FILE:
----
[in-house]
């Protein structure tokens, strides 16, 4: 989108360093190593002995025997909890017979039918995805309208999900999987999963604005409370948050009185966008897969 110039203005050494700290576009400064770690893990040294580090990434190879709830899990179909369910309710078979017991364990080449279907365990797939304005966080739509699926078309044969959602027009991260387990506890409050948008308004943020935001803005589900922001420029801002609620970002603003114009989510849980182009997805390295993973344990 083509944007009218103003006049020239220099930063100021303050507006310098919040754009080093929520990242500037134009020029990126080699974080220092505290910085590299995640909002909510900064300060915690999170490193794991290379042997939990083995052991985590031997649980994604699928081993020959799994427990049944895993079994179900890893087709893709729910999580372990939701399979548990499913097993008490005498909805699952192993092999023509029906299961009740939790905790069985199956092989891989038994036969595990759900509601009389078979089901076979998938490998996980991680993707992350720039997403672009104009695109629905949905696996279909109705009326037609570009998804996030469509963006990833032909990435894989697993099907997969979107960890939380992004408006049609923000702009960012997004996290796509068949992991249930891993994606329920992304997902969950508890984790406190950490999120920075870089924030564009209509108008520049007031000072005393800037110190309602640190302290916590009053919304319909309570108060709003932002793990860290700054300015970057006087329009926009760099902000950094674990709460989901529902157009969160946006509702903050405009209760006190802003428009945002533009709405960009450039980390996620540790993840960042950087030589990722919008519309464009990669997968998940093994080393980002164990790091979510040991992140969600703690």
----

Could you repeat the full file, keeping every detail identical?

[in-house]
């Protein structure tokens, strides 16, 4: 989108360093190593002995025997909890017979039918995805309208999900999987999963604005409370948050009185966008897969 110039203005050494700290576009400064770690893990040294580090990434190879709830899990179909369910309710078979017991364990080449279907365990797939304005966080739509699926078309044969959602027009991260387990506890409050948008308004943020935001803005589900922001420029801002609620970002603003114009989510849980182009997805390295993973344990 083509944007009218103003006049020239220099930063100021303050507006310098919040754009080093929520990242500037134009020029990126080699974080220092505290910085590299995640909002909510900064300060915690999170490193794991290379042997939990083995052991985590031997649980994604699928081993020959799994427990049944895993079994179900890893087709893709729910999580372990939701399979548990499913097993008490005498909805699952192993092999023509029906299961009740939790905790069985199956092989891989038994036969595990759900509601009389078979089901076979998938490998996980991680993707992350720039997403672009104009695109629905949905696996279909109705009326037609570009998804996030469509963006990833032909990435894989697993099907997969979107960890939380992004408006049609923000702009960012997004996290796509068949992991249930891993994606329920992304997902969950508890984790406190950490999120920075870089924030564009209509108008520049007031000072005393800037110190309602640190302290916590009053919304319909309570108060709003932002793990860290700054300015970057006087329009926009760099902000950094674990709460989901529902157009969160946006509702903050405009209760006190802003428009945002533009709405960009450039980390996620540790993840960042950087030589990722919008519309464009990669997968998940093994080393980002164990790091979510040991992140969600703690």